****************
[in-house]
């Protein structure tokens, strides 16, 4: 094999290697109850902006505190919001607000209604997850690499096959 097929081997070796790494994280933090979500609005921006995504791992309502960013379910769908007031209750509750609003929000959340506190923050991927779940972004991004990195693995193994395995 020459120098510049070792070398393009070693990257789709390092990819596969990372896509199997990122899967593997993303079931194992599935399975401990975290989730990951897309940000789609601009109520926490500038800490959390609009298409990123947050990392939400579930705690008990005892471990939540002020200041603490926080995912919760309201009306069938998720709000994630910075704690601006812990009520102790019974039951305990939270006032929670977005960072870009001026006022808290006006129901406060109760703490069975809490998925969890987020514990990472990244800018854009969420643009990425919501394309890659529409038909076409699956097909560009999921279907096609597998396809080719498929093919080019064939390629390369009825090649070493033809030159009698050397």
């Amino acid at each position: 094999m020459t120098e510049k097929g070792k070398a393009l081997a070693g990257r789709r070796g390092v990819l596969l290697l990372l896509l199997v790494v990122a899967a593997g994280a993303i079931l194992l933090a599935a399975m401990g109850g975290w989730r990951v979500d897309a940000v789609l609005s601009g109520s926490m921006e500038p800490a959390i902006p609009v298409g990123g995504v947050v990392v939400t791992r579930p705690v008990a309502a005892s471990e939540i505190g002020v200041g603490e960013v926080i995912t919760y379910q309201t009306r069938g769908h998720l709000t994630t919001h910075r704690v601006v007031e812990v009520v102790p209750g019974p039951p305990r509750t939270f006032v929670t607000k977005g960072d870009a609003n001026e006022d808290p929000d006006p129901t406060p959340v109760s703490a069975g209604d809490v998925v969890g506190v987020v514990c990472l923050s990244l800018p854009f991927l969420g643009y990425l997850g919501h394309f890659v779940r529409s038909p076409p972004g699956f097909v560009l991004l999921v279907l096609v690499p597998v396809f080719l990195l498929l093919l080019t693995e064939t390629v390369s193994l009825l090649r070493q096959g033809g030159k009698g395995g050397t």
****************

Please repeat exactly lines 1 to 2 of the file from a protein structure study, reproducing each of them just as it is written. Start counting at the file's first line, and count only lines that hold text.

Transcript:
[in-house]
């Protein structure tokens, strides 16, 4: 094999290697109850902006505190919001607000209604997850690499096959 097929081997070796790494994280933090979500609005921006995504791992309502960013379910769908007031209750509750609003929000959340506190923050991927779940972004991004990195693995193994395995 020459120098510049070792070398393009070693990257789709390092990819596969990372896509199997990122899967593997993303079931194992599935399975401990975290989730990951897309940000789609601009109520926490500038800490959390609009298409990123947050990392939400579930705690008990005892471990939540002020200041603490926080995912919760309201009306069938998720709000994630910075704690601006812990009520102790019974039951305990939270006032929670977005960072870009001026006022808290006006129901406060109760703490069975809490998925969890987020514990990472990244800018854009969420643009990425919501394309890659529409038909076409699956097909560009999921279907096609597998396809080719498929093919080019064939390629390369009825090649070493033809030159009698050397």